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Guest: Sam Visnic

Release Date: 3/7/2022

Welcome to Trulyfit the online fitness marketplace connecting pros and clients through unique fitness business software.

Steve Washuta: Welcome to the Trulyfit podcast where we interview experts in fitness and health to expand our wisdom and wealth. I’m your host, Steve Washuta, co-founder of Trulyfit and author of Fitness Business 101. In today’s episode, I speak with Sam Visnic, you can find him at Muscle Therapy on Instagram. Sam is a certified massage therapist and also a corrective exercise specialist.

And today in this episode, he helps us break down chronic pain, the definition of chronic pain and if that’s different from let’s say his interpretation of chronic pain, what exercises are likely to lead to chronic pain? If he believes there are any that actually do that. It’s a very interesting answer.

He asked, with everybody being so mobility crazy today. Is this the answer to fixing everything? Are we spending too much time on mobility? How do you design a strategy for addressing chronic pain and issues with active people, your clients in this case? Why do you think common therapies work or don’t work for soft tissue work like AR T and M T chiropractic acupuncture and things of this nature.

Sam has a really great what I would call a multi-pronged approach biopsychosocial in treating his clients with chronic pain and he relays how we can also do that. It was a fantastic conversation, Sam is a great follow again release Muscle Therapy on Instagram. With no further ado, here’s Danfoss. Nick, Sam, thank you very much for joining the Trulyfit podcast, why don’t you give the listeners in the audience background and a bio on who you are and what it is that you do in the health and fitness industry?

Sam Visnic: Sure. Well, my name is Sam Visnic. And by trade, I’m a licensed massage therapist, of course, focusing on the clinical aspects, working with individuals who have chronic pain issues. And also when I first started off in this industry, I started off as a personal trainer for the most part, emphasizing corrective exercise that was kind of around about 99 2000, when this kind of boom happened in the functional fitness kind of realm where everybody was starting to look at posture and muscle imbalances, and all of this sorts of things.

So started off in the big box gym. And of course, you know, I felt comfortable and loved to work with people who had all sorts of limitations because it was like a big puzzle for me. And that kind of took my career into a trajectory of really focusing on individuals who had chronic ailments and aches and pains and expanded my knowledge in that realm. And for that’s what I’ve done for about 20 years now and just kind of piecing together more modalities and more education and trying to help as many people as I possibly can live the life that they want to live.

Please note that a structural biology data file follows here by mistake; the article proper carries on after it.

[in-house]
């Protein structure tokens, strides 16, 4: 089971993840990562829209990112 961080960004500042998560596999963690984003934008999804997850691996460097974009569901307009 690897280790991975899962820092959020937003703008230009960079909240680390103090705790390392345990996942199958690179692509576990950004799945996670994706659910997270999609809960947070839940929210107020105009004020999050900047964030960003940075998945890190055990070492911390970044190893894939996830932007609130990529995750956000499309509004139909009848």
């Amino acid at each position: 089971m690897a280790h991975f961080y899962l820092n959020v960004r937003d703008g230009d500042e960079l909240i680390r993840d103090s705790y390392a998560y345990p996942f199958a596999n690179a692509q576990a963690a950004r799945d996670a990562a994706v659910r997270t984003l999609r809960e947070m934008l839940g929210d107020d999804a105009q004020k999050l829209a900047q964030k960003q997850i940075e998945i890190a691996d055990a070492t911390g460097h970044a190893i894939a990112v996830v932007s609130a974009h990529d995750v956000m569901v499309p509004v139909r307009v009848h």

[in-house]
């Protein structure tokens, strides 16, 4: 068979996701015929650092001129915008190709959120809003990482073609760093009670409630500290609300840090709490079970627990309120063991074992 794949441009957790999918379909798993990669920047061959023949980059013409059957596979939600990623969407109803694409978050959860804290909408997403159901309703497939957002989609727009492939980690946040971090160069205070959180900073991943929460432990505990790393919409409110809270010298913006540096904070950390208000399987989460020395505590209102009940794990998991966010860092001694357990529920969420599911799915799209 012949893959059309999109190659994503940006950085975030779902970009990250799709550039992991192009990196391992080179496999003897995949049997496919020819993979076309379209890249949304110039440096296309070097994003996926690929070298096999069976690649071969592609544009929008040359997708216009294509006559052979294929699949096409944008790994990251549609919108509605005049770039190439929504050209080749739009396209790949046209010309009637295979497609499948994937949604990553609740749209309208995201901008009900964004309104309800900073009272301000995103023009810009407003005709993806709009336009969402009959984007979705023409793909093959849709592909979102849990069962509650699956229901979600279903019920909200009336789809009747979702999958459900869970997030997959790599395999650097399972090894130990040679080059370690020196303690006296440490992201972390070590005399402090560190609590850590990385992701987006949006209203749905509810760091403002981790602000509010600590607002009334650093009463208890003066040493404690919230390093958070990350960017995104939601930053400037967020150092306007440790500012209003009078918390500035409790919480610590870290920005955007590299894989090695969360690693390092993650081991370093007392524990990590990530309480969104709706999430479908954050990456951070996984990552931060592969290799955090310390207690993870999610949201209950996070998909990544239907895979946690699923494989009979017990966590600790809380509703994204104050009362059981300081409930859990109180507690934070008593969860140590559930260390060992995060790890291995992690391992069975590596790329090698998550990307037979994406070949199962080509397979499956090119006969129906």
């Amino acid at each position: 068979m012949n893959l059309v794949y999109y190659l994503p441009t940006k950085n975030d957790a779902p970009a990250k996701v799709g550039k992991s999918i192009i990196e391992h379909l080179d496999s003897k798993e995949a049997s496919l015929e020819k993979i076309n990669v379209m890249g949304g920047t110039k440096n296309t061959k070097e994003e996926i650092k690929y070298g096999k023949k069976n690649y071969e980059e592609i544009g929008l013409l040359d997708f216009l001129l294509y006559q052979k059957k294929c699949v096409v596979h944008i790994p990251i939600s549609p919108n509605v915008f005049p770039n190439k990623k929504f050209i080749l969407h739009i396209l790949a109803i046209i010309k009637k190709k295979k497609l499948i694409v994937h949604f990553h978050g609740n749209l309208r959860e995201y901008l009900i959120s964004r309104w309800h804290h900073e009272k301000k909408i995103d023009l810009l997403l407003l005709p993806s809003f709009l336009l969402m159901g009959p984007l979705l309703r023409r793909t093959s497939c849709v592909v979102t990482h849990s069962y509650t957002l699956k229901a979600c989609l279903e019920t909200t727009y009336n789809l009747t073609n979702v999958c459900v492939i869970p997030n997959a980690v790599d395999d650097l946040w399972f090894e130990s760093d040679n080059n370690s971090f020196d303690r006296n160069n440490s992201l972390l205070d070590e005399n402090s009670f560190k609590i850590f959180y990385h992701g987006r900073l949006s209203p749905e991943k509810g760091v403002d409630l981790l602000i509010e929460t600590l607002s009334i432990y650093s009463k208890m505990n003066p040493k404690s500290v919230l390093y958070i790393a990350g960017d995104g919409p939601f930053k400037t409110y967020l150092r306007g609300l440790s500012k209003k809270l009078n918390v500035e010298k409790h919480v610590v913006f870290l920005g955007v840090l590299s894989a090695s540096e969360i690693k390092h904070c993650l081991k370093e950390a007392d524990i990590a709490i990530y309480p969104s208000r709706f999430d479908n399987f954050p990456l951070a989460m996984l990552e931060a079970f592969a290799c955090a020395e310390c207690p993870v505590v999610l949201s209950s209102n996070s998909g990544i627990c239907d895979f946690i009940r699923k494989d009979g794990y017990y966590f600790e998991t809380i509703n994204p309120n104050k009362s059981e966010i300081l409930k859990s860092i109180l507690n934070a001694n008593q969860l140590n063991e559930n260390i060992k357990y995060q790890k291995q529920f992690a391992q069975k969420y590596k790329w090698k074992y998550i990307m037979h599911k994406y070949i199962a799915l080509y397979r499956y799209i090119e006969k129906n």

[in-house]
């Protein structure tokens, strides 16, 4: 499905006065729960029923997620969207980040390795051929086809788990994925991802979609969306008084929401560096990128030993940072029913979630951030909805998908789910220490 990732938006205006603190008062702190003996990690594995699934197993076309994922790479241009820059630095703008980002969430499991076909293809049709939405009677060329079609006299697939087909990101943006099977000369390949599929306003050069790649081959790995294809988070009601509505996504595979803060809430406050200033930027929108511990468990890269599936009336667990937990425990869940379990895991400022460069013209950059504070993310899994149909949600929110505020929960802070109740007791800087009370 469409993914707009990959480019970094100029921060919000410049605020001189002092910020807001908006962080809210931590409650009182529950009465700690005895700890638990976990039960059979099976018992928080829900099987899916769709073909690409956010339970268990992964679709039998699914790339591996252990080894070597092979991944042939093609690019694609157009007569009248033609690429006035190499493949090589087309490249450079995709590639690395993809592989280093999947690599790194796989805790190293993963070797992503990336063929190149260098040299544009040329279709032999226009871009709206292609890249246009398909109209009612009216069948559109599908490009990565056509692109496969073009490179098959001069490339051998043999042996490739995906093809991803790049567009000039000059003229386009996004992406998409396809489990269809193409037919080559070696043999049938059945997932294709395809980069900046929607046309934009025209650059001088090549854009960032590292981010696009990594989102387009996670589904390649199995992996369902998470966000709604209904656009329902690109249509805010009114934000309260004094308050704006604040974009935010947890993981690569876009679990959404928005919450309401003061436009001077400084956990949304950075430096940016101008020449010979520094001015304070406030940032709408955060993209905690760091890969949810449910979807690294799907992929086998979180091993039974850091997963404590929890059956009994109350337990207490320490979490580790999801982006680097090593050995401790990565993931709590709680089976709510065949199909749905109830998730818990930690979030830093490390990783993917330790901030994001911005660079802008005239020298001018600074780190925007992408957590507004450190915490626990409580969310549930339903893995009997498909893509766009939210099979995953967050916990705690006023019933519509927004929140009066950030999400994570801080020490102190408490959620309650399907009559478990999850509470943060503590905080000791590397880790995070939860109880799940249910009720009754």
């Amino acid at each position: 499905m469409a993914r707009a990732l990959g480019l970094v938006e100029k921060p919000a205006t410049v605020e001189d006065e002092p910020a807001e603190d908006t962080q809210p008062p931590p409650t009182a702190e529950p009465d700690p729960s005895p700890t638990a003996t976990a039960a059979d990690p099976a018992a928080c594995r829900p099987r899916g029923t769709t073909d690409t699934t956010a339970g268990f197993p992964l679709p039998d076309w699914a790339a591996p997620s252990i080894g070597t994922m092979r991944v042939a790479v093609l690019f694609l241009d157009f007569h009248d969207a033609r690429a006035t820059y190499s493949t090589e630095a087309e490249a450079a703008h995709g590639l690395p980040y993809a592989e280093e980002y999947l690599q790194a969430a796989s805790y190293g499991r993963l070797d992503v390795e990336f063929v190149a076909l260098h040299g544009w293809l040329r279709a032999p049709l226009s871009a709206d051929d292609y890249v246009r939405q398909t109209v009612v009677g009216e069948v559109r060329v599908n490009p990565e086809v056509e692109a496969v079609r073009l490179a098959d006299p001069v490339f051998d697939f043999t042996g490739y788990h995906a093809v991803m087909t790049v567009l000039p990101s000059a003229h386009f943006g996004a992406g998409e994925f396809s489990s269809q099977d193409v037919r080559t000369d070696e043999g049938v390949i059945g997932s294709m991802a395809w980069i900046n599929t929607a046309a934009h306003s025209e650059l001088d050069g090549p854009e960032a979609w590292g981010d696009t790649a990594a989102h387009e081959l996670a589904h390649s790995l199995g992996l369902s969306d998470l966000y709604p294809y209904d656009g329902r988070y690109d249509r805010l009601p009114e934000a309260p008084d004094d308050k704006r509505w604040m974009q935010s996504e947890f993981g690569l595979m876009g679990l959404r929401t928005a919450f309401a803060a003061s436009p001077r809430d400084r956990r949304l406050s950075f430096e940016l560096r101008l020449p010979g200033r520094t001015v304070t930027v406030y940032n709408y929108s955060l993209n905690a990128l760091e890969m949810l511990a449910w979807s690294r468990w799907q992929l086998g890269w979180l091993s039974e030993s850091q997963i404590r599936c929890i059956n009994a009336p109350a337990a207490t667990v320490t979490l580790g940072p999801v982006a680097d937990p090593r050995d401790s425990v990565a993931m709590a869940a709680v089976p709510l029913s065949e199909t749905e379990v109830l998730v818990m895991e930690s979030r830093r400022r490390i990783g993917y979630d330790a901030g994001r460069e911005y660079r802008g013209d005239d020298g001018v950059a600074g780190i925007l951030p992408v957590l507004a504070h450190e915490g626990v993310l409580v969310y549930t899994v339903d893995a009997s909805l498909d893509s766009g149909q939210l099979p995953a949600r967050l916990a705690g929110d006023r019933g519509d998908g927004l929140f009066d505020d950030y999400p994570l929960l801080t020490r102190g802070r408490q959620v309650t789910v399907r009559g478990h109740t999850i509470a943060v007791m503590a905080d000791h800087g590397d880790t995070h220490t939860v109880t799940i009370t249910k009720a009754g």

Steve Washuta: Well, it appears you’ve done it all in the industry. And I’m sure you and I could sit down over a beer and solve all the health and fitness industry problems. But today be you maybe, but today specifically, for the sake of time, we’re going to talk about chronic pain. And I think to start out that’s a pretty vague definition. Is there a chronic definition that seems to be a chronic pain definition that’s either clinical or a SAM definition that you’d like to give.

Sam Visnic: Yeah, and this is a critical distinction here, when it comes to talking about pain, we have acute pain, and we have chronic pain. And the difference between these two things is really has a lot to do with generally an arbitrary distinction of time. And when I describe that a little bit more is that every type of injury that occurred in the body, no matter if you have a muscle pole, you break a bone, you have neurological damage, etc, you know, say you get into a car accident or have a have a fall, everything takes a certain amount of time to heal.

And that is, you know, generally within a small range, we know when you break a bone, you’re going to get a cast, it’s going to come off in six to eight weeks, etc. So generally speaking, we know and most experts will agree on this, that in six months, everything in the body has healed. So everything in there is is done, the tissue has scarred over bones have healed, etc.

So if you’re still feeling pain after six months, and I’m talking about on the extreme of six months, but obviously if you pull a muscle, it’s going to be faster than that. But in six months’ time, if you’re still dealing with pain issues after that tissue or that joint or that bone has healed, then we’re dealing with chronic pain. And this is a completely different animal than that acute pain.

Steve Washuta: And that so so let me ask you another question that might be sort of a sidebar here. But if you’re dealing with an injury, and that injury itself is healed, but maybe you have another compensation due to that injury that doesn’t, that’s not in the realm of chronic pain.

Sam Visnic: There we’re talking about the same idea because if we start to move into what is actually occurring during chronic pain, then what we’re talking about is nerves that have become sensitive or stayed sensitive as a result of that injury. Now that injury may have triggered compensation patterns and movement and so forth. And those elements might be continuing to sustain that nerve sensitivity. So yes, we’re talking About the same thing. So that’s all in that pile of elements that contribute to nerve sensitivity after an injury.